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A New Start #6: Utility Room (17-08-2010)

Blog entry by Tikka posted 08-17-2010 03:51 PM 10319 reads 0 times favorited 2 comments Add to Favorites Watch
« Part 5: Utility Room (16-08-2010) Part 6 of A New Start series Part 7: Utility Room (18-08-2010) »

I am guessing by now that this part of the series is getting a little boring for you all to read, I can assure you that it is getting to me to.

Apart from informing you of the progress, it also acts as a record of my work, should building inspectors need information and lastly and probably most importantly – I am able to keep my wife informed of the progress of the work, as she is still in Finland, some 2000 km (1250 miles) away.

Well today I finished the demolition and ground work in the utility room and was ready to start fitting the waste water pipes. I located the sewer lines both input and output.

Photobucket

The output is against the far wall to the left of the photograph (marked with some water pipes against the wall), whilst the input is to the right of the photograph against the utility room wall (corner) – Ahg! things are starting to come together. The sewer pipe is clay/ceramic, so should really be changed to come up to building regulations.

So I moved into the boiler room and started to remove the tiles and made a hole in the far wall (a new door will go here) to accept the 3” pipe.

Photobucket

Then I struck something hard, a brick, OK I thought, I can break that out, then I continued to clear the rubble under the removed tiles, and I found more hard stuff (concrete), as I cleared the area a little more, it appears to be a tank of some description.

Photobucket

I am guessing that it runs the width of the boiler room, it is definitely hollow, I am not sure how to proceed with this one.

Any Suggestions My heating oil tank will be mounted above this obstacle, the weight full is about 1.3 ton (2900 lb). I am considering drilling a hole (1/2”) in the top, just to see what was/is in there, and maybe how deep it is. But I am frightened as to what I might find. I do not want to pour in tons of concrete, especially as all the rubble from the build so far has been disposed of, so I would have to put in new material.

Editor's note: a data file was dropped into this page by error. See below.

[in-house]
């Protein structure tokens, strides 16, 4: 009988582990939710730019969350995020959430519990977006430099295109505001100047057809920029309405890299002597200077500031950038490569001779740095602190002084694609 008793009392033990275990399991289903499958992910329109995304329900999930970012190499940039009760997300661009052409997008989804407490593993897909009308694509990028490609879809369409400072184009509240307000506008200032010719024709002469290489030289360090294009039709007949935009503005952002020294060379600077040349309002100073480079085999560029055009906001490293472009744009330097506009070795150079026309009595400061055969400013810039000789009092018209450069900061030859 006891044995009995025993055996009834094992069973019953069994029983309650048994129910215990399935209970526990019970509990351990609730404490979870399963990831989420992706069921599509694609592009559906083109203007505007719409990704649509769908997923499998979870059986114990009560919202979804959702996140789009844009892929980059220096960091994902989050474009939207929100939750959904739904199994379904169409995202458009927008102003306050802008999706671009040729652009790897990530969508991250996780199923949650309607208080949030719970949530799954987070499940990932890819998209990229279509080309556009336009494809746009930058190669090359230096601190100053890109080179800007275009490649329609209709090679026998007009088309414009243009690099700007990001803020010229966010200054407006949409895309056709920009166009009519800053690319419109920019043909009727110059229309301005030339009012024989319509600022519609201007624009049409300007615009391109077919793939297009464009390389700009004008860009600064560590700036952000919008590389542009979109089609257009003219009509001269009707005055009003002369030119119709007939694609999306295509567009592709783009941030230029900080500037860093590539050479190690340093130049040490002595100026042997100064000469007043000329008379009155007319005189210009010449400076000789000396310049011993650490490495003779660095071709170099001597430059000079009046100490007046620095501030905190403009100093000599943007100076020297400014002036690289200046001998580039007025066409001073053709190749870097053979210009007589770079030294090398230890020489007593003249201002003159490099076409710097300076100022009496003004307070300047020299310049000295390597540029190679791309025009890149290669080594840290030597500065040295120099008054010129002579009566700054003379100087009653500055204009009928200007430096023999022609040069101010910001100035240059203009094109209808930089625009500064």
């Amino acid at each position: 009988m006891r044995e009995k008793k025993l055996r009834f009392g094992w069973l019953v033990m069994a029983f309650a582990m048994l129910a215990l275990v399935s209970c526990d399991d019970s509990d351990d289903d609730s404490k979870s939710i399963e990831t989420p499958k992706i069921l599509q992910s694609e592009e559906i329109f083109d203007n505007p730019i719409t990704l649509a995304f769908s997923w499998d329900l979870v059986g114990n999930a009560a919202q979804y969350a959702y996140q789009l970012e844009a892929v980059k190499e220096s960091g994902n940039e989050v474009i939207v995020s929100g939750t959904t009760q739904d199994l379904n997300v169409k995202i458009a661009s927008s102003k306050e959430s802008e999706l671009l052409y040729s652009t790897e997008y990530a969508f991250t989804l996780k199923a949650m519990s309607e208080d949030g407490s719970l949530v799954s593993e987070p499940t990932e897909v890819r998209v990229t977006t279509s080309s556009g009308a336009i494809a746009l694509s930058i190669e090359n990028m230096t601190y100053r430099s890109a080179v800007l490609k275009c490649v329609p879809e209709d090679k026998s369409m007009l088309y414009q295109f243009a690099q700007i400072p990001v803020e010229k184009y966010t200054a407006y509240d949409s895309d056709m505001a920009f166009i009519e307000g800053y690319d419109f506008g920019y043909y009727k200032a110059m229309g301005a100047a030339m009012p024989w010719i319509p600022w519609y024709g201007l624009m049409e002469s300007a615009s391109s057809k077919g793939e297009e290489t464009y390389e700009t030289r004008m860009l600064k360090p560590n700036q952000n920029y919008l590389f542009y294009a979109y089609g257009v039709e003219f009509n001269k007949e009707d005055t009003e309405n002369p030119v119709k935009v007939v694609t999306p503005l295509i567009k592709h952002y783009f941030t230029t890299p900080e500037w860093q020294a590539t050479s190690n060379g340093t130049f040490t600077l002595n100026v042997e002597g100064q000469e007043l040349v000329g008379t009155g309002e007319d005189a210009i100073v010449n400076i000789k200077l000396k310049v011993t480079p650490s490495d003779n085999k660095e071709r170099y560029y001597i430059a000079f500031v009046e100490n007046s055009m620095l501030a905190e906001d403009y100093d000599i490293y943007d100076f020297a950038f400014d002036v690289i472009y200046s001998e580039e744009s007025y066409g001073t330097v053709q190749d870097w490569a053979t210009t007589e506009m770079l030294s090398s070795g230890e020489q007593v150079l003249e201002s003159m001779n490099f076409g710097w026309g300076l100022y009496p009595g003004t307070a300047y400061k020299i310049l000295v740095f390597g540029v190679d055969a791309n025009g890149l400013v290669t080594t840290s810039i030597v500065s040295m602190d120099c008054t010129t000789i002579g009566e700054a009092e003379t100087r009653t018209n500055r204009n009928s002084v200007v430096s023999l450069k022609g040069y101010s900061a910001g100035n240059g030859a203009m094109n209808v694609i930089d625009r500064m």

If I leave the “tank” in situe, then I have to re-route the wast pipe and because of the gradient, I will have to run in a new sewer line.

Some good news today, the price of ready mixed concrete is a lot cheaper than we were originally quoted.

-- Tony - All things are possible, some things are more difficult than others. -- http://poydatjatuolit.fi



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Tikka

47 posts in 4091 days

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2 comments so far

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Karson

97 posts in 4071 days

posted 08-17-2010 07:07 PM

You hacve all kinds of fun Tony. Are ther any pipes in the area. I was thinking about maybe an old cistern. I wouldn’t think it would be a coal or something like that.

When was the house built and what would have been storage requirements at that time. I wouldn’t think of cement as a storage for oil or other input. Output would be septic. But it seems to be quite low for a septic field.

-- Retired in Delaware

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Tikka

47 posts in 4091 days

posted 08-18-2010 10:44 PM

Thanks for the tip, you suspicions were correct – a water tank.

I am not sure on the age of the property, the records are not very well kept or were destroyed back in the 40’s. I suspect looking at the ground works, we are probably going back more than 150 years on the original buildings, with a modernization about 100 years ago the toilet and water tank. Hopefully this modernization will last another 100 years or so.

-- Tony - All things are possible, some things are more difficult than others. -- http://poydatjatuolit.fi

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